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Puritan Nation Destroying Creative Expression

 

By James Donahue

April 2006

 

A complaint by Hollywood film director Paul Verhoeven that America’s puritan/Christian attitudes from top government levels is effecting creativity in the arts is duly noted.

 

Verhoeven, best remembered as the director of the erotic multi-million dollar thriller “Basic Instinct,” is among a line of movie makers who say eroticism is dead today in the film industry.

 

“Anything that is erotic has been banned in the United States,” he said in a recent interview. “Look at the people at the top. We are living under a government that is constantly hammering out Christian values. And Christianity and sex have never been good friends.”

 

“We’re in a big puritanical mode,” said writer Nicholas Meyer, who helped create the script for Fatal Attraction. “Now it’s like the McCarthy era, except it’s not ‘Are you a communist?’ but ‘Have you ever put sex in a movie?’”

 

Indeed, Hollywood is suffering from a box office slump that was first noticed in 2005 and has been hitting harder over the winter. The problem has been getting serious enough that some of the highest paid stars have been reportedly offering their services at discount prices just to get contracts for work.

 

Book publishers have been struggling with declining sales, libraries have been closing their doors for lack of traffic, and newspapers are battling declining readership as the youth turn to the Internet for news and entertainment.

 

It has been no secret that the music industry in America also is suffering. Sales of CDs in music stores has gone flat in spite of efforts by the industry to curb illegal pirating of new releases and the development of new technology that allows fans to carry volumes of favorite music with them in pocket-sized computerized players.

 

Theories for this strange decline in interest in the “arts” include a failure of good marketing, rising prices of gasoline and heating, the lure of alternative entertainment, and a variety of other possibilities. Perhaps they are looking in the wrong places.

 

One story in the New York Times noted that “many movie executives and industry experts are beginning to conclude that something more fundamental is at work. Too many Hollywood movies these days, they say, just are not good enough.”

 

Indeed, throughout history the arts have suffered when creativity is suppressed. And creativity is clearly suppressed in America where the Christian dominated culture has demonized sex, has pressed “political correctness” into all print and recorded media, and destroyed the careers of popular personalities that dare to use a “naughty” four-letter word or accidentally say something politically incorrect while on the air.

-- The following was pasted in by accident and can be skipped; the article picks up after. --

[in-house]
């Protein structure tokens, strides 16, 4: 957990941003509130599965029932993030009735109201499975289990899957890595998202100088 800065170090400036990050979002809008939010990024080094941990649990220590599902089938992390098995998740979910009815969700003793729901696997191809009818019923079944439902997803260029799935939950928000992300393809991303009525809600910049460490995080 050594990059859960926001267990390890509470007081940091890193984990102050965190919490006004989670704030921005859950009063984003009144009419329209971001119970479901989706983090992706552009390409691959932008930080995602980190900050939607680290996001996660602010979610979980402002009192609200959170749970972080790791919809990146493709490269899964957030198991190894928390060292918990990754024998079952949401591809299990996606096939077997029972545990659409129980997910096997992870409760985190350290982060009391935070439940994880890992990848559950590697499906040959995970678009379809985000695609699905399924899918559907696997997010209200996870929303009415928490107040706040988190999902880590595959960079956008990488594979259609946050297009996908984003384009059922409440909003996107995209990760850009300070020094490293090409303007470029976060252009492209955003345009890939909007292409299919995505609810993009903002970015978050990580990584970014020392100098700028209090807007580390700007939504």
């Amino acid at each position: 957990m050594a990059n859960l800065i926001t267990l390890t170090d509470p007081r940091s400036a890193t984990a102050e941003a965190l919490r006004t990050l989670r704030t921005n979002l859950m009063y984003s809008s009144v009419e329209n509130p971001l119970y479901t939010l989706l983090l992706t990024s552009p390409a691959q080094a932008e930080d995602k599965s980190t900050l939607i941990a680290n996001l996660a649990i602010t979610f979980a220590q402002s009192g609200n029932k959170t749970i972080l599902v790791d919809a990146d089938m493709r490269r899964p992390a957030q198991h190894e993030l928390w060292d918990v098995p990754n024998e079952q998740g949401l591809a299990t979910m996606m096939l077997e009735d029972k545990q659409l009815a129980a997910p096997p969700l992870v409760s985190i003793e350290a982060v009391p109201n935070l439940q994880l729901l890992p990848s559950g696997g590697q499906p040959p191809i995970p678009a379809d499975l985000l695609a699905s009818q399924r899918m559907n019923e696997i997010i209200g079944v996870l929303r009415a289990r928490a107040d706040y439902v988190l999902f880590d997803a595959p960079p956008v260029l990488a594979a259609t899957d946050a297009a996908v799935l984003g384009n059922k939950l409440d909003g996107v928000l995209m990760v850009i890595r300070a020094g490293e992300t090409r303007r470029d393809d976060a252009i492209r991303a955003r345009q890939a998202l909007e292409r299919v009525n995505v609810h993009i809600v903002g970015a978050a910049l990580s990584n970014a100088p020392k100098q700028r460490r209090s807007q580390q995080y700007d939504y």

The forcing of popular shock-jock Howard Stern from public radio is a prime example of what we are talking about.

 

But there is something else that has happened in America that has probably done more to destroy creative art than anything else. That is the nation’s ugly drug war. Those in the business know that the greatest writings and some of the finest music ever produced came from the minds of men and women while under the influence of certain drugs now listed as illegal and a felony crime to possess or use.

 

Thus it should be no surprise that the great music of the 1950s and 60s is the last of its kind. If the Beadles were living and recording today, their music would be as flat as the stuff that is being produced by the contemporary songsters. There is nothing exciting about the new music. It all sounds the same because everybody is copying everybody else. The writing is dull because the plots are old. When we read a new book we get the sense that we have been down that dusty old road before. We end up not bothering to finish the book. Why bother? We already know the conclusion.

 

The film industry hid its secrets for a while with big screen computer animated thrills, but even that is getting to be old hat. Without a good movie plot, even the best stars can’t make a bad movie look good.

 

All of this reflects a dying culture. And that is a shame. America was a great nation only a few years ago. But it has been falling into a slump since the day they shot President John F. Kennedy. Now that the fundamental Christians have gained control of Capital Hill, we wonder if the pendulum is ever going to start swinging in the other direction. Can anything bring us back to our senses or will America topple before its time?

 

 

 

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